CM: Who is your broadcast news hero?

DW:
My real hero early on was Walter Cronkite. I thought he was the epitome of what a television anchor should be. He's the one who coined the term 'anchor.' It doesn't mean that you're the big honcho, it means that once you are assigned to that chair, you are anchored to it. Watching him on the air, you would have thought he was a conservative, a little to the right. In real life, he was a flaming liberal. I really admired him.

CM: You're famous for your disdain of technology. I remember asking for your email address, and you laughed at me. How did you write this book … on a Royal typewriter?

DW:
I wrote down things in a notebook, events I remembered from my early years. Jim McGrath got with me, and I bought a tape recorder. I just told stories about my life into that tape recorder, and then Jim talked to people and filled out the book. We spent a year and a half on this book. It's 30 chapters. The book starts with my heart attack and thoughts about my career coming to an end. After that, it goes in chronological order.

CM: Did you ever consider moving to another city, another TV market?

DW:
Never. I grew up in Huntsville, just north of here. Houston is my home. Since I moved here in 1962. I had no desire to go anywhere else, and I did have some offers from other markets. I wasn't interested. I had enough to do here.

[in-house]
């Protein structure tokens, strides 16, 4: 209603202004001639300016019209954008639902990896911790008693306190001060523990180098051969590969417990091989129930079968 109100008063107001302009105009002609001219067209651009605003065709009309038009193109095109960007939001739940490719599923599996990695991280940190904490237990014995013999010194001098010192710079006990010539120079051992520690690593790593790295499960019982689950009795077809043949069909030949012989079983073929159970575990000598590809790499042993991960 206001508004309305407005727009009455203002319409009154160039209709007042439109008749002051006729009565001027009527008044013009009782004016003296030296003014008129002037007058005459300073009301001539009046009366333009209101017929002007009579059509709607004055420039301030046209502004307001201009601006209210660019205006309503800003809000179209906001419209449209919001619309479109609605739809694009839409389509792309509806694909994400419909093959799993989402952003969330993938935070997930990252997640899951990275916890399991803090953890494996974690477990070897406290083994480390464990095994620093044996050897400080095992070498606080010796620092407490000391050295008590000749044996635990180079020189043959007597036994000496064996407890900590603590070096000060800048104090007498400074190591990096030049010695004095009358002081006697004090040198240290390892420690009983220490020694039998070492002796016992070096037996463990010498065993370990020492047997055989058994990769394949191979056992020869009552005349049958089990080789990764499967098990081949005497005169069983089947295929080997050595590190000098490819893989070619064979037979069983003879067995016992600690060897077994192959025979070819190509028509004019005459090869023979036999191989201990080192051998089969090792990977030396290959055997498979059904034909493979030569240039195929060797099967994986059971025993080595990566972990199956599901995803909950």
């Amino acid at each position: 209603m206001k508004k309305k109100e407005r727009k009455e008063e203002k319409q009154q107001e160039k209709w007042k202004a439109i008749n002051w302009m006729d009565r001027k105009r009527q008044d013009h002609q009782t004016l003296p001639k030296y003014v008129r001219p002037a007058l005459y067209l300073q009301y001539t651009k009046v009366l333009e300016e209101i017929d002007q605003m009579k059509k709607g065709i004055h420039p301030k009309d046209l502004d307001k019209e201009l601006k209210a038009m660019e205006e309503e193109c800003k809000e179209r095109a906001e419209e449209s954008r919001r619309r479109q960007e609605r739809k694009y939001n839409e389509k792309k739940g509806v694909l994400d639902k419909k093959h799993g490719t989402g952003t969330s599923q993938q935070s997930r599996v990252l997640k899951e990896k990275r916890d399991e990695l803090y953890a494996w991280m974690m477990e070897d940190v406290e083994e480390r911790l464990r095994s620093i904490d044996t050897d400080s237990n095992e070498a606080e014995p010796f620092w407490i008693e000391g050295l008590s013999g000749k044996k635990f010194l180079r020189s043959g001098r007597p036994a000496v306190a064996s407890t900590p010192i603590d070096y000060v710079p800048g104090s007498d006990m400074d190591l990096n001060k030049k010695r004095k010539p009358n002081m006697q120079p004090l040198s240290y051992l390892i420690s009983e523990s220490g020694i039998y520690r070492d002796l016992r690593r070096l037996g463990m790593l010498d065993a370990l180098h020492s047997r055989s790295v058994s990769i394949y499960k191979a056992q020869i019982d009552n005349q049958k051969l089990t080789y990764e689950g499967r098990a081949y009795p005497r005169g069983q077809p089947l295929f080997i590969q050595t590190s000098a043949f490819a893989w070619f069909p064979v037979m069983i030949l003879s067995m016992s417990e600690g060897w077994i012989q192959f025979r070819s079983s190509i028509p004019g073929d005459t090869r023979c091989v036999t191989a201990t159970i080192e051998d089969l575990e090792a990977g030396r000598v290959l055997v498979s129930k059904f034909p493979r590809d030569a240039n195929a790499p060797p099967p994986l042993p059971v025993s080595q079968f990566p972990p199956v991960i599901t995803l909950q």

CM: What are the best and worst things about Houston?

Continue reading on CultureMap to learn about Dave Ward's thoughts on Houston.

Photo by VichienPetchmai/Getty Images

This article originally appeared on CultureMap.

If you're flying out of town soon and your ticket says Hobby Airport, we've got good news for you. A recent study by personal finance site FinanceBuzzcompared domestic roundtrip airfare at 45 of the busiest airports in America, finding Hobby is one of the cheapest in Texas.

It ranks No. 21 overall, behind Dallas Love Field at No. 8, with an average ticket price of $338.79. When you factor in the airport's "passenger volume rank" — it gets a 45, meaning Hobby (HOU) is the least busy airport in the study (each included airport serviced at least 100,000 passengers a year).

Dallas Love Field (DAL) — the cheapest in Texas — rings up at $303.32 and a volume rank of 37, while Austin-Bergstrom International Airport (AUS) comes in at No. 23 overall, costing an average of $341.51 with a volume rank of 25.

Flying out of elsewhere in Texas? It'll cost you.

Continue reading on CultureMap to find out how much.